Cast: Orson Welles (Andrew Manson), Geraldine Fitzgerald (Christine), Everett Sloane (Dr. Ivory), Mary Taylor (Mrs. Laurence), Ray Collins (the Rector), Edgar Barrier (Dr. Freedman), George Coulouris (Dr. Denny), Georgia Backus (Mrs. Higgins), Robert Coote (Dr. Fred Hampton)
47 January 28, 1940 It Happened One Night by Samuel Hopkins Adams, motion picture screenplay by Robert Riskin
Cast: Orson Welles (Mr. Andrews), William Powell (Peter Grant), Miriam Hopkins (Ellie Andrews)
48 February 4, 1940 The Broome Stages by Clemence Dane
Cast: Orson Welles (Harry Broome, Edmond Broome), Helen Hayes (Donna Broome), John Hoysradt (Steven Broome)
49 February 11, 1940 Mr. Deeds Goes to Town by Clarence Budington Kelland, motion picture screenplay by Robert Riskin
Cast: Orson Welles (Longfellow Deeds), Gertrude Lawrence (Brenda Bennett), Everett Sloane (John Cedar), Paul Stewart (Cornelius Cobb), Frank Readick (the Judge), Edgar Barrier (Mr. Buddington), Agnes Moorehead (a Pixilated Lady), Jane Hauston (a Pixilated Lady), Ernest Chappell (Bailiff), Edwin C. Hill (Ernest Chappell); with Richard Wilson, Howard Teichmann and Joseph Cotten as a number of people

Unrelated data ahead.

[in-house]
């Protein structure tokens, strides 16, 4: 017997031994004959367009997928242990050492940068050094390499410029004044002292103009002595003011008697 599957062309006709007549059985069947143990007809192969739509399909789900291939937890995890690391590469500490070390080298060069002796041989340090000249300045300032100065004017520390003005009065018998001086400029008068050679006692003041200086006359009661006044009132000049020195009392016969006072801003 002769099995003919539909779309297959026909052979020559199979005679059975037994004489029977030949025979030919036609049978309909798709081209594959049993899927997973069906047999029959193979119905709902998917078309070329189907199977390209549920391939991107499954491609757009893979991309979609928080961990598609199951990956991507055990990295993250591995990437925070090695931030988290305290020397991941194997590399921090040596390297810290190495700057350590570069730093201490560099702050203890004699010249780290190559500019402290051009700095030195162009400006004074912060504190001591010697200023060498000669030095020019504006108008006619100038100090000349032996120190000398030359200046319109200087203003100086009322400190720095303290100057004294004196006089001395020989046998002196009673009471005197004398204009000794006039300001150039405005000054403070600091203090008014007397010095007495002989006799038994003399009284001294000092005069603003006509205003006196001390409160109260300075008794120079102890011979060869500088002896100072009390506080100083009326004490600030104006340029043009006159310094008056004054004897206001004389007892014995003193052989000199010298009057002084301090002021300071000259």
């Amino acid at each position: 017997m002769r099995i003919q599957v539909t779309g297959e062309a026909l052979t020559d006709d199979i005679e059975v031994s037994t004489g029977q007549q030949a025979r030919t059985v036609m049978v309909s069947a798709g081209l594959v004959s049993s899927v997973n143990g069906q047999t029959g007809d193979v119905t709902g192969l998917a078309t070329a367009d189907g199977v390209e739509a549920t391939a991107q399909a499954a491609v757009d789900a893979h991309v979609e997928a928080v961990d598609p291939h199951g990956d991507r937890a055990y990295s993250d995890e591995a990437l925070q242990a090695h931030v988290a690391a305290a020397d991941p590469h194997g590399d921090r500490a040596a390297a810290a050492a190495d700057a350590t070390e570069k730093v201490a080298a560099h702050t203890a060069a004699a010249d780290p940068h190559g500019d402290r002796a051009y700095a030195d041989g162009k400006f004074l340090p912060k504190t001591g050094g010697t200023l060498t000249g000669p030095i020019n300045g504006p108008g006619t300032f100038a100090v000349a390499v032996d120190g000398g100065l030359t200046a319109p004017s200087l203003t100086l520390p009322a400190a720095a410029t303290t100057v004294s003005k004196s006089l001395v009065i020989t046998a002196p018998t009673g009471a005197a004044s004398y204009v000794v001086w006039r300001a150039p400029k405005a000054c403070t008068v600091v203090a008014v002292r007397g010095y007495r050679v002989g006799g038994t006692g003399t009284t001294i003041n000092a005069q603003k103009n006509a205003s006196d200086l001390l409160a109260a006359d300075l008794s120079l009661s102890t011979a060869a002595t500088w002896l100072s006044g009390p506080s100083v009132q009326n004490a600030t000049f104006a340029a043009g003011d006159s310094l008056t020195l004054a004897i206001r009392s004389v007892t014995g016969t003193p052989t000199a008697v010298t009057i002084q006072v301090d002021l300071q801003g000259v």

50 February 18, 1940 Dinner at Eight by George S. Kaufman and Edna Ferber
Cast: Orson Welles (Dan Packard, Larry Renault), Marjorie Rambeau (Carlotta Vance), Hedda Hopper (Millicent Jordan), Lucille Ball (Kitty Packard), Charles Trowbridge (Oliver Jordan), Clara Blandick (Hattie Loomis), Mary Taylor (Paula Jordan), Edgar Barrier (Dr. Talbot), Benny Rubin (Max, the agent)
51 February 25, 1940 Only Angels Have Wings by Howard Hawks, motion picture screenplay by Jules Furthman
Cast: Orson Welles (Geoff Carter), Joan Blondell (Bonnie Lee), Regis Toomey (the Kid), Edmond McDonald (Les Peters), Edgar Barrier (Ashton Stevens), George Coulouris (Dutchy), William Alland (Joe Souther), Richard Baer (Tex), Richard Wilson (Pete)